A few days after Joan and Adam had settled back in their apartment, she received a long Email from her father. He was using the encryption system that Luke had devised several months before, to keep their sensitive communications from being eavesdropped on.


I know you want to hear the end of this, though it is still a bit open-ended. Mr. Phagan disappeared after your encounter with him, and we're still searching for him. I wish you hadn't scared him, but I suppose if you hadn't confronted him, we wouldn't know about the whole scam in the first place.

Several other kids at the church admitted, under promise of legal immunity, that he had worked the God scam on them as well, tricking them to commit petty theft. Livy was just the first to be caught. Afterwards, if they refused to obey another "divine command", he would blackmail them over their original crimes. After all, these were religious children for whom the offenses were sins as well as crimes, and didn't want friends and family to learn what they had done. He didn't need the stolen objects themselves, he was just getting them into compromising circumstances.

What was his goal in all this? I don't know, but I have two theories. One is simply that he was trying to organize a thieving ring, maybe stealing more valuable stuff as time went on. But it was a dangerous game; a single mis-step would blow the entire scam, as you proved.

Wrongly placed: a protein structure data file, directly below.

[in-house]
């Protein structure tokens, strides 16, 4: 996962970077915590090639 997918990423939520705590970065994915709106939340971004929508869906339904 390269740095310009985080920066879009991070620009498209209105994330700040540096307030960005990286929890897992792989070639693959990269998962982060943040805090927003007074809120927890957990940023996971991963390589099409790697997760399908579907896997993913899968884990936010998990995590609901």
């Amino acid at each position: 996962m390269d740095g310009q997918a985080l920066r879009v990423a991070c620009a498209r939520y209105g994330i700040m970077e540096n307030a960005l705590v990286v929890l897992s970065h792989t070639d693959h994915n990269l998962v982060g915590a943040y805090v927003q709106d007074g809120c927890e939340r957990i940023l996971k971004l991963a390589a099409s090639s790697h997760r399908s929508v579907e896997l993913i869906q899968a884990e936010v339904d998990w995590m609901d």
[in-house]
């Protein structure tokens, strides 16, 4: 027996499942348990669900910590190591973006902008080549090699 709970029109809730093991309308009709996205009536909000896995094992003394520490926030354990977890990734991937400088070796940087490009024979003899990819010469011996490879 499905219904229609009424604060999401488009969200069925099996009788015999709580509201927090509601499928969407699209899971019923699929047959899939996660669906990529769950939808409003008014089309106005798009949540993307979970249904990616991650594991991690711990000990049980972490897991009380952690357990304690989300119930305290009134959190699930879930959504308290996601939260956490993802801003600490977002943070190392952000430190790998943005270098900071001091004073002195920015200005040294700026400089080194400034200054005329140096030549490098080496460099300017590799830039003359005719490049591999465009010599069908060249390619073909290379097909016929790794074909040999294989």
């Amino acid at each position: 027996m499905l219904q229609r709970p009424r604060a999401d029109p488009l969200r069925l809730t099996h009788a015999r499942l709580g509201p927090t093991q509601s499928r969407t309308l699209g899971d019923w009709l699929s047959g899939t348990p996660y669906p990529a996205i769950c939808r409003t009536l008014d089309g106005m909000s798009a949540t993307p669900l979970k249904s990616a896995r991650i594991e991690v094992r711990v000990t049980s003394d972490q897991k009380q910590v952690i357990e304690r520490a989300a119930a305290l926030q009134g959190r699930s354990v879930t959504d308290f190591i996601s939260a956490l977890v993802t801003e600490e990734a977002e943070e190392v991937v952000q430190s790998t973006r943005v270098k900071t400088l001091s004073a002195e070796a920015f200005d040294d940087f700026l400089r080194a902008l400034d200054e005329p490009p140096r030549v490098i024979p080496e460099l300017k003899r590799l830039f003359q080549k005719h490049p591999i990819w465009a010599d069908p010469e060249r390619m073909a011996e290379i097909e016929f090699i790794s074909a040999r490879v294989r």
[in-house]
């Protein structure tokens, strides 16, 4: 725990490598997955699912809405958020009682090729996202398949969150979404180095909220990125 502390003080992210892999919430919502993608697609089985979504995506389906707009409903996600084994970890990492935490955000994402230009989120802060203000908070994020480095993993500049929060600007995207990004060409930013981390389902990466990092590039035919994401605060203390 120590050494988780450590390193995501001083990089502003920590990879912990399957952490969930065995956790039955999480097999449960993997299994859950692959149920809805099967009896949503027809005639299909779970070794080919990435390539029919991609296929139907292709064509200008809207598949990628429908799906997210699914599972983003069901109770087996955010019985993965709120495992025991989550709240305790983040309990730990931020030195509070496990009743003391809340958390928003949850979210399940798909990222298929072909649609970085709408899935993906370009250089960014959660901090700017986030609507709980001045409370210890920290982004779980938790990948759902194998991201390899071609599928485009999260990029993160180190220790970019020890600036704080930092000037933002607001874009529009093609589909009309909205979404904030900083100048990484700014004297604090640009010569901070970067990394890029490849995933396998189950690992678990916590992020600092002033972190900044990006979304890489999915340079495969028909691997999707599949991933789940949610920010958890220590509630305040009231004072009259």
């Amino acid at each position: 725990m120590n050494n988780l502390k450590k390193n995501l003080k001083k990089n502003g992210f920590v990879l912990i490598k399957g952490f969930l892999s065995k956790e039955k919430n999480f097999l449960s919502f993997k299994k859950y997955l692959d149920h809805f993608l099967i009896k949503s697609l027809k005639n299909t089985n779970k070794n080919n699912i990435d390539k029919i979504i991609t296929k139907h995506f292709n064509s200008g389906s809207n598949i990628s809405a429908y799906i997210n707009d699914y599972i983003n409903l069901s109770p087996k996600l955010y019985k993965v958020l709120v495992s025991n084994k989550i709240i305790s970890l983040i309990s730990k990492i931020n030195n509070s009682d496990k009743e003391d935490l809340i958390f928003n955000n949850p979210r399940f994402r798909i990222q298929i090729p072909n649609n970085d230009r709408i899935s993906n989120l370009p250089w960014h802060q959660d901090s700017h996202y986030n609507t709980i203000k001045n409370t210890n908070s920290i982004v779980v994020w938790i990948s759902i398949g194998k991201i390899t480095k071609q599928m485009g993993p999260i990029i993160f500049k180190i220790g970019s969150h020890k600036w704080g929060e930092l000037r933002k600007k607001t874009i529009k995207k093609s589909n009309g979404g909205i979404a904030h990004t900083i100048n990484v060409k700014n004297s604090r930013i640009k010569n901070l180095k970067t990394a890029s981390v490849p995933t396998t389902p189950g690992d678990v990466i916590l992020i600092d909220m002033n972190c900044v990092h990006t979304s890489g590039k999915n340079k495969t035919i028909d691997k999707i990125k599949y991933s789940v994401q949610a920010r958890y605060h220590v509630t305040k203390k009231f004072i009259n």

My other theory is that this God scam was a dry run for a bigger con game: a cult with himself at the center, issuing "divine" commands to worshippers who would accept everything he told them. I've gotten his photo from the church, and I'm going to circulate it among law enforcement officials who specialize in cults.

And now, I'd like to discuss my thoughts about all this.

I know, Joan, that you think I'm paranoid about your missions for God. But this case seems to be an example of how easy faith can be abused. What should one do if "God" tells somebody to do something unethical? My reaction would be, refuse to act until God tells me exactly what is going on. Never act on blind faith.

You have been going on these missions for God for two and a half years, and it seems that every one of them has had "good ripples", as you put it. Acting blindly in this case, you successfully uncovered a nasty con game, the corruption of innocence, and I'm grateful for that. God seems to be honest. But you must always be on your guard.

And now, I hope that you can put all this behind you and concentrate on your studies. Let other people fight evil for a change. After all, it's my job.

Joan closed the window, then another popup appeared without her requesting it. She recognized the image, particularly since it seemed to have attributes beyond the powers of her computer.

"Hi," she said. "Do you resent Dad's attitude?"

"Not at all, Joan," said Popup God. "He simply takes the opposite view of the Euthyphro Dilemma than religious people do."

"The youthy what?"

"More than two thousand years ago, according to Plato, Socrates raised an interesting philosophical question. Do I, God, approve of an action because it is inherently virtuous? Or does an action become virtuous because I approve of it? Your father takes the former view, that virtue can exist independently of Me."

"But which answer is right?"

God smiled and closed the computer window, leaving Joan to think over the problem herself.